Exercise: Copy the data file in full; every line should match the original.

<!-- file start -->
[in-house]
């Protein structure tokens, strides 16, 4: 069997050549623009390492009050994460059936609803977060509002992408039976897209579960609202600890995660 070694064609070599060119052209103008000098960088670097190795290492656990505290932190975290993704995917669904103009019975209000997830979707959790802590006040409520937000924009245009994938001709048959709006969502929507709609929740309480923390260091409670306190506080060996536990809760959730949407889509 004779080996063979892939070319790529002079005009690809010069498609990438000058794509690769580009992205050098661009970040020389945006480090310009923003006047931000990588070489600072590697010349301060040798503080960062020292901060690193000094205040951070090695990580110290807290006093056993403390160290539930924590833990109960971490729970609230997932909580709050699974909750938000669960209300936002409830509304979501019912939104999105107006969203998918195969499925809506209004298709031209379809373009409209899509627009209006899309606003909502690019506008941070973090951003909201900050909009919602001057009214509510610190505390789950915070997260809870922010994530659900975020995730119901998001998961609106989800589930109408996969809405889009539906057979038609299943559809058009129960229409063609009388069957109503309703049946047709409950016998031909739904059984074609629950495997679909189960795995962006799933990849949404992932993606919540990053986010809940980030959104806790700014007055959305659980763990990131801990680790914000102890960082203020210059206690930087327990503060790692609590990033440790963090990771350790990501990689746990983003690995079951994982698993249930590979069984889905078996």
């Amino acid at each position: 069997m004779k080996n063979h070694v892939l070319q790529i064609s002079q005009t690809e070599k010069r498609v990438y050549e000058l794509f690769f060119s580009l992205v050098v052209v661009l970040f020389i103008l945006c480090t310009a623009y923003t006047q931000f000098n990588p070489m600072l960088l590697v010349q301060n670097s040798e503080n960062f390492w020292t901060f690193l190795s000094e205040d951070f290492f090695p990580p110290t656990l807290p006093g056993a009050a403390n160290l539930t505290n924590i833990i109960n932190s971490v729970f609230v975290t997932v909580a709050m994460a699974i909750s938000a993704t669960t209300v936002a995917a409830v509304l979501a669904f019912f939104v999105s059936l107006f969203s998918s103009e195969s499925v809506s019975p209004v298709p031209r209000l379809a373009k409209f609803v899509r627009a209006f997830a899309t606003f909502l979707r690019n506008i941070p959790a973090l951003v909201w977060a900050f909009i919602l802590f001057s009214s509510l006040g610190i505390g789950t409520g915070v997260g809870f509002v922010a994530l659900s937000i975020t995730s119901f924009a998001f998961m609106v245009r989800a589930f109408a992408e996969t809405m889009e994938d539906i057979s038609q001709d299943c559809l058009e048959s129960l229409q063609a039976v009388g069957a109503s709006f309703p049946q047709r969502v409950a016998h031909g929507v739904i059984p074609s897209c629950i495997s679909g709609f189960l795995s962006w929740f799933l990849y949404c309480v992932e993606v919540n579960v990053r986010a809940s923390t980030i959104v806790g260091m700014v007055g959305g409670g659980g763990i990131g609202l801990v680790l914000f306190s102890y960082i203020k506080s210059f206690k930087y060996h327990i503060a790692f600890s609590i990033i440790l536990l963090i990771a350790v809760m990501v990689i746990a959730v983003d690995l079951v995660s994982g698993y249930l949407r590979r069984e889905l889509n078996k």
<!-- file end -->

[in-house]
């Protein structure tokens, strides 16, 4: 069997050549623009390492009050994460059936609803977060509002992408039976897209579960609202600890995660 070694064609070599060119052209103008000098960088670097190795290492656990505290932190975290993704995917669904103009019975209000997830979707959790802590006040409520937000924009245009994938001709048959709006969502929507709609929740309480923390260091409670306190506080060996536990809760959730949407889509 004779080996063979892939070319790529002079005009690809010069498609990438000058794509690769580009992205050098661009970040020389945006480090310009923003006047931000990588070489600072590697010349301060040798503080960062020292901060690193000094205040951070090695990580110290807290006093056993403390160290539930924590833990109960971490729970609230997932909580709050699974909750938000669960209300936002409830509304979501019912939104999105107006969203998918195969499925809506209004298709031209379809373009409209899509627009209006899309606003909502690019506008941070973090951003909201900050909009919602001057009214509510610190505390789950915070997260809870922010994530659900975020995730119901998001998961609106989800589930109408996969809405889009539906057979038609299943559809058009129960229409063609009388069957109503309703049946047709409950016998031909739904059984074609629950495997679909189960795995962006799933990849949404992932993606919540990053986010809940980030959104806790700014007055959305659980763990990131801990680790914000102890960082203020210059206690930087327990503060790692609590990033440790963090990771350790990501990689746990983003690995079951994982698993249930590979069984889905078996």
């Amino acid at each position: 069997m004779k080996n063979h070694v892939l070319q790529i064609s002079q005009t690809e070599k010069r498609v990438y050549e000058l794509f690769f060119s580009l992205v050098v052209v661009l970040f020389i103008l945006c480090t310009a623009y923003t006047q931000f000098n990588p070489m600072l960088l590697v010349q301060n670097s040798e503080n960062f390492w020292t901060f690193l190795s000094e205040d951070f290492f090695p990580p110290t656990l807290p006093g056993a009050a403390n160290l539930t505290n924590i833990i109960n932190s971490v729970f609230v975290t997932v909580a709050m994460a699974i909750s938000a993704t669960t209300v936002a995917a409830v509304l979501a669904f019912f939104v999105s059936l107006f969203s998918s103009e195969s499925v809506s019975p209004v298709p031209r209000l379809a373009k409209f609803v899509r627009a209006f997830a899309t606003f909502l979707r690019n506008i941070p959790a973090l951003v909201w977060a900050f909009i919602l802590f001057s009214s509510l006040g610190i505390g789950t409520g915070v997260g809870f509002v922010a994530l659900s937000i975020t995730s119901f924009a998001f998961m609106v245009r989800a589930f109408a992408e996969t809405m889009e994938d539906i057979s038609q001709d299943c559809l058009e048959s129960l229409q063609a039976v009388g069957a109503s709006f309703p049946q047709r969502v409950a016998h031909g929507v739904i059984p074609s897209c629950i495997s679909g709609f189960l795995s962006w929740f799933l990849y949404c309480v992932e993606v919540n579960v990053r986010a809940s923390t980030i959104v806790g260091m700014v007055g959305g409670g659980g763990i990131g609202l801990v680790l914000f306190s102890y960082i203020k506080s210059f206690k930087y060996h327990i503060a790692f600890s609590i990033i440790l536990l963090i990771a350790v809760m990501v990689i746990a959730v983003d690995l079951v995660s994982g698993y249930l949407r590979r069984e889905l889509n078996k």